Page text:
Commenced in January 2007
Frequency: Monthly
Edition: International
Paper Count: 8

Search results for: Gas chromatography

8 Optimization of the Headspace Solid-Phase Microextraction Gas Chromatography for Volatile Compounds Determination in Phytophthora Cinnamomi Rands

Authors: Rui Qiu, Giles Hardy, Dong Qu, Robert Trengove, Manjree Agarwal, YongLin Ren

Abstract:

Phytophthora cinnamomi (P. c) is a plant pathogenic oomycete that is capable of damaging plants in commercial production systems and natural ecosystems worldwide. The most common methods for the detection and diagnosis of P. c infection are expensive, elaborate and time consuming. This study was carried out to examine whether species specific and life cycle specific volatile organic compounds (VOCs) can be absorbed by solid-phase microextraction fibers and detected by gas chromatography that are produced by P. c and another oomycete Pythium dissotocum. A headspace solid-phase microextraction (HS-SPME) together with gas chromatography (GC) method was developed and optimized for the identification of the VOCs released by P. c. The optimized parameters included type of fiber, exposure time, desorption temperature and desorption time. Optimization was achieved with the analytes of P. c+V8A and V8A alone. To perform the HS-SPME, six types of fiber were assayed and compared: 7μm Polydimethylsiloxane (PDMS), 100μm Polydimethylsiloxane (PDMS), 50/30μm Divinylbenzene/CarboxenTM/Polydimethylsiloxane DVB/CAR/PDMS), 65μm Polydimethylsiloxane/Divinylbenzene (PDMS/DVB), 85μm Polyacrylate (PA) fibre and 85μm CarboxenTM/ Polydimethylsiloxane (Carboxen™/PDMS). In a comparison of the efficacy of the fibers, the bipolar fiber DVB/CAR/PDMS had a higher extraction efficiency than the other fibers. An exposure time of 16h with DVB/CAR/PDMS fiber in the sample headspace was enough to reach the maximum extraction efficiency. A desorption time of 3min in the GC injector with the desorption temperature of 250°C was enough for the fiber to desorb the compounds of interest. The chromatograms and morphology study confirmed that the VOCs from P. c+V8A had distinct differences from V8A alone, as did different life cycle stages of P. c and different taxa such as Pythium dissotocum. The study proved that P. c has species and life cycle specific VOCs, which in turn demonstrated the feasibility of this method as means of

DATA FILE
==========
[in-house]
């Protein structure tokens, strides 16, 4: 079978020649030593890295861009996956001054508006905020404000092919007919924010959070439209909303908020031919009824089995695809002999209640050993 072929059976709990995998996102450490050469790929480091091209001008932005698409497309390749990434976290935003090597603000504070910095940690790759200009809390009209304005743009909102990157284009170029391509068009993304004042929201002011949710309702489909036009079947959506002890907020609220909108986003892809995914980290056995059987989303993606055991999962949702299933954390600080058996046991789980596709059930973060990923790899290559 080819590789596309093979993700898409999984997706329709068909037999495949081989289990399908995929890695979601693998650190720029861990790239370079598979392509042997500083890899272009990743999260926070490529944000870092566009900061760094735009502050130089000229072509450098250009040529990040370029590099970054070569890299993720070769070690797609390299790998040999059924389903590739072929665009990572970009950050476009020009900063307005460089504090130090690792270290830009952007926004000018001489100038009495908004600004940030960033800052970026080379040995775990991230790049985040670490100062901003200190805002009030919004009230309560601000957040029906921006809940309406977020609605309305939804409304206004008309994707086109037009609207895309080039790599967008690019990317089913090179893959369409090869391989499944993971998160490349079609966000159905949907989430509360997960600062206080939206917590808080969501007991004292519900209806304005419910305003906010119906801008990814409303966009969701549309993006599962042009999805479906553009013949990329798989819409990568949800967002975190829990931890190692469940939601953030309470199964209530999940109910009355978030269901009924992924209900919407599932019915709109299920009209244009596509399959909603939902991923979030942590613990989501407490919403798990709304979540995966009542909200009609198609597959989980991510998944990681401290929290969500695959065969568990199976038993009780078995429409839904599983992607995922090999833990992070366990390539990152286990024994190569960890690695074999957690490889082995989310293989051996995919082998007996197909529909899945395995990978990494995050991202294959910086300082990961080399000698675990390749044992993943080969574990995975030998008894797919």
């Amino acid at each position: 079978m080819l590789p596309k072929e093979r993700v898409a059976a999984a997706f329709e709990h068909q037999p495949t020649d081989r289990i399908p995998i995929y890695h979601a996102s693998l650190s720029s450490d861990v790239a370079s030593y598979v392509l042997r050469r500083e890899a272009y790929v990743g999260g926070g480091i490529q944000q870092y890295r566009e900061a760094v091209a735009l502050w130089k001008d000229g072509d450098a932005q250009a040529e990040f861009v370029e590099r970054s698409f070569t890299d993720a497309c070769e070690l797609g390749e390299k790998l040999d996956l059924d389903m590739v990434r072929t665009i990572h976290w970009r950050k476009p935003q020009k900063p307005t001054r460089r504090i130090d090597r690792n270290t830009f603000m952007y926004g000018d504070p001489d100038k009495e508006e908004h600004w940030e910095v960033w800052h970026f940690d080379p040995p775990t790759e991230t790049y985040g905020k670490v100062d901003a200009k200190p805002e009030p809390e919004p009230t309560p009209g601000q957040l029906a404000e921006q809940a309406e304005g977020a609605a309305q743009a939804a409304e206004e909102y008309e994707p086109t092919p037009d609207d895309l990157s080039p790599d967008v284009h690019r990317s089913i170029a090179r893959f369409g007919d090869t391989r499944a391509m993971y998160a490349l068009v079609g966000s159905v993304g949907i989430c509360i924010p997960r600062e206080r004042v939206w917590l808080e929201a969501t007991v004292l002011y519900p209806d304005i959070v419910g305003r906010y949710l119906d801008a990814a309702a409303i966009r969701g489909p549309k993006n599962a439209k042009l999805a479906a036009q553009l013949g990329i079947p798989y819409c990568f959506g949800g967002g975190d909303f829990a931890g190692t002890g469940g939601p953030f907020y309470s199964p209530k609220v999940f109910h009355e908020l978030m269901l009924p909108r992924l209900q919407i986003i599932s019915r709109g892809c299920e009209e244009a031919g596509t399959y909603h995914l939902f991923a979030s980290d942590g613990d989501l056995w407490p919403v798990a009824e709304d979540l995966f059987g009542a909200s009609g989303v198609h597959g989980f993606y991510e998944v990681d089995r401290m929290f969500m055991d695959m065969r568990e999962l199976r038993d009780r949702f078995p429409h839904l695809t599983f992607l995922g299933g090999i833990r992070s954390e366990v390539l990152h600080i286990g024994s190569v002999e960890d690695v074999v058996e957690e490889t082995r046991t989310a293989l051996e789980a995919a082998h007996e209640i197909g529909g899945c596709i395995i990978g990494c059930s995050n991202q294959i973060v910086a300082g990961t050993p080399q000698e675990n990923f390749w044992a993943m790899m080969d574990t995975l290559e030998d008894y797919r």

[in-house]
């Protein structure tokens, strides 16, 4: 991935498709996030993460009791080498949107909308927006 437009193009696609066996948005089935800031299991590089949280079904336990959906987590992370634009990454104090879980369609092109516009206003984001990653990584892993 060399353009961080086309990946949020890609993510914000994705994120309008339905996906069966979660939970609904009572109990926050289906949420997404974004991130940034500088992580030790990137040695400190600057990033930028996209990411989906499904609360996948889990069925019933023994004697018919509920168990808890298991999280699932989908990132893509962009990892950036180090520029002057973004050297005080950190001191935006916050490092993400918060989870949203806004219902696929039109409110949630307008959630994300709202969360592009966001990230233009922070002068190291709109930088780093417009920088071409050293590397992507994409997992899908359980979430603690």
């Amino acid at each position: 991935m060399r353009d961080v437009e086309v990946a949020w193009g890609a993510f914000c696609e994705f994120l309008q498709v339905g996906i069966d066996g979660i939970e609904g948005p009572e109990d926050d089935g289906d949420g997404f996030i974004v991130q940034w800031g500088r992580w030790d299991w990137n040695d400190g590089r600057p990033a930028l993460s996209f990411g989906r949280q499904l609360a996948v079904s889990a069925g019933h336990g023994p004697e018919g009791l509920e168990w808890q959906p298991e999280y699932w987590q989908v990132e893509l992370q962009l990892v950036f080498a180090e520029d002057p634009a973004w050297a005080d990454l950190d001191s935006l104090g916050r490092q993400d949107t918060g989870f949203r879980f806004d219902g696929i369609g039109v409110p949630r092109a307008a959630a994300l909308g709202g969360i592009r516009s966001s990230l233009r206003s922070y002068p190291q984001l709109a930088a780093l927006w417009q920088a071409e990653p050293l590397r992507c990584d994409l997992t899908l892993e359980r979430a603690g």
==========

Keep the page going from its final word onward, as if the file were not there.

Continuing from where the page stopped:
Keywords: Optimization, Gas Chromatography, volatile compounds, headspace solid-phase microextraction

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7 In Vitro and Experimental Screening of Mangrove Herbal Extract against Vibrio Alginolyticus in Marine Ornamental Fish

Authors: N. B. Dhayanithi, T. T. Ajith Kumar, T. Balasubramanian

Abstract:

Present study summarizes the control of Vibrio alginolyticus infection in hatchery reared Clownfish, Amphiprion sebae with the extract of the mangrove plant, Avicennia marina. Fishes with visible symptoms of hemorrhagic spots were chosen and the genomic DNA of the causative bacterium was isolated and sequenced based on 16S rDNA gene. The in vitro assay revealed that a fraction of A. marina leaf extract elucidated with ethyl acetate: methanol (6:4) showed a high activity (28 mm) at 125 μg/ml concentrations. About 4 % of the fraction fed along with live V. alginolyticus was significantly decreased the cumulative mortality (P<0.05) in the experimental groups than the control group. The responsible fraction was investigated by gas chromatography - mass spectroscopy and found the presence of active compounds. This is the first research in India to control vibriosis infection in marine ornamental fish with mangrove leaf extract.

Keywords: Avicennia marina, Vibrio alginolyticus, Amphiprion seabe, Gas Chromatography - Mass Spectroscopy

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6 A Study on Flammability of Bio Oil Combustible Vapour Mixtures

Authors: Mohanad El-Harbawi, Nurul Amirah Hanim Bt. Umar, Norizan Ali, Yoshimitsu Uemura

Abstract:

Study of fire and explosion is very important mainly in oil and gas industries due to several accidents which have been reported in the past and present. In this work, we have investigated the flammability of bio oil vapour mixtures. This mixture may contribute to fire during the storage and transportation process. Bio oil sample derived from Palm Kernell shell was analysed using Gas Chromatography Mass Spectrometry (GC-MS) to examine the composition of the sample. Mole fractions of 12 selected components in the liquid phase were obtained from the GC-FID data and used to calculate mole fractions of components in the gas phase via modified Raoult-s law. Lower Flammability Limits (LFLs) and Upper Flammability Limits (UFLs) for individual components were obtained from published literature. However, stoichiometric concentration method was used to calculate the flammability limits of some components which their flammability limit values are not available in the literature. The LFL and UFL values for the mixture were calculated using the Le Chatelier equation. The LFLmix and UFLmix values were used to construct a flammability diagram and subsequently used to determine the flammability of the mixture. The findings of this study can be used to propose suitable inherently safer method to prevent the flammable mixture from occurring and to minimizing the loss of properties, business, and life due to fire accidents in bio oil productions.

Keywords: Gas Chromatography, compositions, lower and upper flammability limits (LFL & UFL), flammability diagram

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5 Evaluation of Solid Phase Micro-extraction with Standard Testing Method for Formaldehyde Determination

Authors: Y. L. Yung, Kong Mun Lo

Abstract: